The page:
Haydn Symphony in D minor, 'Lamentatione': Movement I

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  • Haydn Symphony No.26 in D minor, 'Lamentatione' Movement I
    • From 'Sturm and Drang' movement
      • Begins in a minor key
      • Diminshed 7th chords
      • Rhythmic tension - syncopated rhythms with on-beat rhythms
    • Performance forces & handling
      • Strings
        • Some double stopping in violins
        • All arco
      • Oboes
        • Mostly double violins in unison or octaves
        • Usually simplified violin parts
      • Bassoon
        • Plays when oboes play
        • Doubles string bass line
      • Horns
        • Lacked valves - restricted note playing
    • Dynamics
      • Terraced dynamics
      • Piano can create echo effect
    • Texture
      • Number of parts
        • Doubling - number of instrumental lines exceeds number of parts
        • Start - 2 part texture
          • Elsewhere - 3 or 4 part texture
      • Type of texture
        • Mostly melody-dominated homophony
        • Bars 9-12 - homorhythmic
        • Start - 2 part texture - contrapuntal
    • Structure
      • Sonata form
        • Exposition
          • Tonic key (D min)
            • 1st subject (bars 1-16)
          • Relative major (F maj)
            • 2nd subject (bars 17-44)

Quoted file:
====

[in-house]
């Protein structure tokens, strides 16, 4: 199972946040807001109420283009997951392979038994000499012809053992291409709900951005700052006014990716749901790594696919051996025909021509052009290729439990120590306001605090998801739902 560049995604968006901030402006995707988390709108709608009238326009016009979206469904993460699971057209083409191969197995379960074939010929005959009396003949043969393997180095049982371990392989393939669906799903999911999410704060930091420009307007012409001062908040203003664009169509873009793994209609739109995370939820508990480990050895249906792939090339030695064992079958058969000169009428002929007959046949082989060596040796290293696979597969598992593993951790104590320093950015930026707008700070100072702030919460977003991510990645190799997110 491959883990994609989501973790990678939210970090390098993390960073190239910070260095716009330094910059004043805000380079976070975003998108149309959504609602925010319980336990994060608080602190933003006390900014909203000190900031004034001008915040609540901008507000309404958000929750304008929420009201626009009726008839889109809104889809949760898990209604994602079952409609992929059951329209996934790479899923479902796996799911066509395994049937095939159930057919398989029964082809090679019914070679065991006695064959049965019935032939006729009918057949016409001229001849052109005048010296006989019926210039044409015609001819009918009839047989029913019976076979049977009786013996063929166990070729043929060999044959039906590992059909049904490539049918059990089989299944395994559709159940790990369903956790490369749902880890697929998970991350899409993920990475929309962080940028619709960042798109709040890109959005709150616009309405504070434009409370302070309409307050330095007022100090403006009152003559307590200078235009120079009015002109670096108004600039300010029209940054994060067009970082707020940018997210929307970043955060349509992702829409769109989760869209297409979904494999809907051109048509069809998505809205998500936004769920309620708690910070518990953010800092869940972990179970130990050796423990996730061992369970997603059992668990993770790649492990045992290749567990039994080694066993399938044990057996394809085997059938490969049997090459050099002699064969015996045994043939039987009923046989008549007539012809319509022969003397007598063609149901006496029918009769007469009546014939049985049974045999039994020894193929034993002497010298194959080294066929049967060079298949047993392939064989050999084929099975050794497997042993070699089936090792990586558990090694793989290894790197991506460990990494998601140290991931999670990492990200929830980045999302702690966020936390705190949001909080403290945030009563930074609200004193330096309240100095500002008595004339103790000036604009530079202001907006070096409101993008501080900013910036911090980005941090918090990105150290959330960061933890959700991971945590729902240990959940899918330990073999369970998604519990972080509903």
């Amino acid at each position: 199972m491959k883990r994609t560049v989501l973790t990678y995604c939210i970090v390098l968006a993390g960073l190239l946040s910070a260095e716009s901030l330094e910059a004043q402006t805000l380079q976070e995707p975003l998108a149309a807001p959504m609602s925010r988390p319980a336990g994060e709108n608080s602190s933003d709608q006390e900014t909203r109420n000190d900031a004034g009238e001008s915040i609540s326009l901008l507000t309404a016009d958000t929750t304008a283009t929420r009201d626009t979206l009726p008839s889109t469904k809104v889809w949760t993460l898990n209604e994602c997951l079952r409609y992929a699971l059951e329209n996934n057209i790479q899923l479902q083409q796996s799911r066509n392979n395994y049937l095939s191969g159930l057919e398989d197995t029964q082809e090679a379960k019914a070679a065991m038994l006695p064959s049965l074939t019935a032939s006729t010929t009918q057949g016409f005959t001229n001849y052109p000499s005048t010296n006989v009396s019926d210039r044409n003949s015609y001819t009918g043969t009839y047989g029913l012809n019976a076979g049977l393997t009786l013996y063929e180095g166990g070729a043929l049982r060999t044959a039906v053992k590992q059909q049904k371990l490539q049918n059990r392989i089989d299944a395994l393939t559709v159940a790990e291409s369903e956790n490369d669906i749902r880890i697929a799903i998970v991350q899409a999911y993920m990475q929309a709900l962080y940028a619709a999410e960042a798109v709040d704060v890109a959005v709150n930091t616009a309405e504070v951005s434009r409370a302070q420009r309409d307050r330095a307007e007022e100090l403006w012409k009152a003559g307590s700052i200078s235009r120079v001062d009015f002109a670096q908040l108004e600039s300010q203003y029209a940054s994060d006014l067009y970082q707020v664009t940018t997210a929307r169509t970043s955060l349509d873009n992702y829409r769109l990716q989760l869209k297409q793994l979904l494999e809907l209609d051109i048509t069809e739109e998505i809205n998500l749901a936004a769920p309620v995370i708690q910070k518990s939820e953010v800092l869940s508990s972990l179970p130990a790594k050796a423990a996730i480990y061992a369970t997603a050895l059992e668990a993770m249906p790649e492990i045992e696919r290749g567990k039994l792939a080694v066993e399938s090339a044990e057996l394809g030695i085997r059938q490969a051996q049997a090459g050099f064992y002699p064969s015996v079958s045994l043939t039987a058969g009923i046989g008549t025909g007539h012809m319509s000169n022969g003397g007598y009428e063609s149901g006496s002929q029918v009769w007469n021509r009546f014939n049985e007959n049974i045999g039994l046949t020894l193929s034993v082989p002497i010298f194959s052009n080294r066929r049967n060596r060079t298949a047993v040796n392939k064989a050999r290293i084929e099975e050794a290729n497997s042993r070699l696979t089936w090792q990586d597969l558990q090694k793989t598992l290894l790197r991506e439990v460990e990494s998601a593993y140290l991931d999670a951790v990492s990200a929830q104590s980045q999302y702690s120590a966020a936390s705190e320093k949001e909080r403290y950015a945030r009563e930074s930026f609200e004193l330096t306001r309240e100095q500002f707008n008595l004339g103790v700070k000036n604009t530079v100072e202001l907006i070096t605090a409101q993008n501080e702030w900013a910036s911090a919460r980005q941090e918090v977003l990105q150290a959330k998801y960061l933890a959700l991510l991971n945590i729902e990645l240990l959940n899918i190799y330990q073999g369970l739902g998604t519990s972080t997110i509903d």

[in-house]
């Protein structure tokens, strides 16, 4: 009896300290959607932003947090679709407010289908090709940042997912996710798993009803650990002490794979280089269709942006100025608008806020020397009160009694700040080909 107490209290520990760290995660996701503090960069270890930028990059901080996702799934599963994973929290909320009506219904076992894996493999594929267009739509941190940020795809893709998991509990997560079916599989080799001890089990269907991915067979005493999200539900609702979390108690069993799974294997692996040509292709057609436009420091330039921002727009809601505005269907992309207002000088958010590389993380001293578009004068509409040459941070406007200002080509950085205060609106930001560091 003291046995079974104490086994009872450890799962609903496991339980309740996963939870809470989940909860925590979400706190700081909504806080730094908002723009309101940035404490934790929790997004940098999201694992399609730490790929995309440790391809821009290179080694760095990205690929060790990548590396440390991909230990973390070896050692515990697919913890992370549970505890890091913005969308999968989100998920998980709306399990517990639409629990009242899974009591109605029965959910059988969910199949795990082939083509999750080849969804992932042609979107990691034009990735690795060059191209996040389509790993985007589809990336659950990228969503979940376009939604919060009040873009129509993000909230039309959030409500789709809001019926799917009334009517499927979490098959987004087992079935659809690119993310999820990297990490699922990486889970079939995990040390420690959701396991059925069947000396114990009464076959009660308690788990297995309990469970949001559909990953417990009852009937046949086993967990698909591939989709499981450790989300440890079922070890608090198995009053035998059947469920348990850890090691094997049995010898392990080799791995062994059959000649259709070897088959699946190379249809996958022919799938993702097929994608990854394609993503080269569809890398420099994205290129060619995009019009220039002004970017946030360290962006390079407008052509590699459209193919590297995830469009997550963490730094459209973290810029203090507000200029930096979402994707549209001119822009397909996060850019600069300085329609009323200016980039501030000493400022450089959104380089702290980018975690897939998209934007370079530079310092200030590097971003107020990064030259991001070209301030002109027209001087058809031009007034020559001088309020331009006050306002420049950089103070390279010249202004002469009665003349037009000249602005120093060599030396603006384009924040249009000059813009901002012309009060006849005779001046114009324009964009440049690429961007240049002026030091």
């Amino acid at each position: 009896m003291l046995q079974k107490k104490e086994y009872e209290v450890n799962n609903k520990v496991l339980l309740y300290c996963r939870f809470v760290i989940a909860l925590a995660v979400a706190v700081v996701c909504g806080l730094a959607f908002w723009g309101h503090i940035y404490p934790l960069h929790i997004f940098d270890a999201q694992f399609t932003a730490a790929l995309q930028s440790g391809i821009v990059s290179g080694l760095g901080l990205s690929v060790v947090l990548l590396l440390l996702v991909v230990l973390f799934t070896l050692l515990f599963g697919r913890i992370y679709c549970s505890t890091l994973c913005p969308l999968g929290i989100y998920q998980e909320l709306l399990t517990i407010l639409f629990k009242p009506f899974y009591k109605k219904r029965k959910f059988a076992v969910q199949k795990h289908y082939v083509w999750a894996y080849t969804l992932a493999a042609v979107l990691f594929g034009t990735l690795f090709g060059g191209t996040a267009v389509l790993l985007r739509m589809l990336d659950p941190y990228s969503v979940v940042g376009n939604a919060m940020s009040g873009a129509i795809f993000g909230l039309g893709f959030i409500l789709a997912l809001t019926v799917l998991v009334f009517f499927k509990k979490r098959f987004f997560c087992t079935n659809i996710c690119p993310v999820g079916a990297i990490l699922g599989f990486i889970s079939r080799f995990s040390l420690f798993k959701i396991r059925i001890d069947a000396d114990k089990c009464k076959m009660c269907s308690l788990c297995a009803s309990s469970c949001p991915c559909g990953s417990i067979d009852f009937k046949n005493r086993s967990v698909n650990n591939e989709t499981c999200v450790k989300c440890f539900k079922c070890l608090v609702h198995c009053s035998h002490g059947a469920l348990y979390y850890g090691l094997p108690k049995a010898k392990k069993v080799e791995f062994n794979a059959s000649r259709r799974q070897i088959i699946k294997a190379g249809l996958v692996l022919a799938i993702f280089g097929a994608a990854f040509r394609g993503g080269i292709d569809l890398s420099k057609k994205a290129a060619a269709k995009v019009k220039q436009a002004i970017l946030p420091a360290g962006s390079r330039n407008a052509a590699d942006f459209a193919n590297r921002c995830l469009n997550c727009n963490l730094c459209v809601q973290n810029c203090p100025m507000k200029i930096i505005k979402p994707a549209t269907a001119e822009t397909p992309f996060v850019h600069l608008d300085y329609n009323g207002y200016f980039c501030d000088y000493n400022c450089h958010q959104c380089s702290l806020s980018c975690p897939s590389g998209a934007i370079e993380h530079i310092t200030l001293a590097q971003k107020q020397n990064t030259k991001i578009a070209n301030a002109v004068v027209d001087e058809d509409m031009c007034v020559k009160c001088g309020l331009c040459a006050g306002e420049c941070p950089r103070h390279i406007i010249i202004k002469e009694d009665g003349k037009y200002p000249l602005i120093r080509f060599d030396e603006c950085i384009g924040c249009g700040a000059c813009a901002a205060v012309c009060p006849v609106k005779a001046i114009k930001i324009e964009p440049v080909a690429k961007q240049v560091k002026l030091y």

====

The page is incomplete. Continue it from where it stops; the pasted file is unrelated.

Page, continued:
• Development
          • Based on 1st subject with
            • elements of the 2nd
        • Recapitulation
          • Mostly a repeat of the exposition
            • but 2nd subject is in relative tonic
              • major (d maj)
    • Tonality
      • Uses maj and min scales - dependant on functional harmony
      • Change from D min to F maj in exposition - conventional
      • Development uses F min (from exposition), G min (subdominant min) and A min (dominant min)
      • Recapitulation uses D maj (tonic maj) for repeat of 2nd subject
    • Harmony
      • Functional
      • I and V(7) - most important
      • Circle of 5th (bar 57-65) - just after start of development
      • Some diminished 7th chords
      • Suspensions - create harmonic tension
        • Double suspension - end of 2nd subject
        • Triple suspension - in the middle of 2nd subject
    • Melody
      • 1st subject - disjunct
      • 2nd subject - more conjuct (largest leap - perfect 5th)

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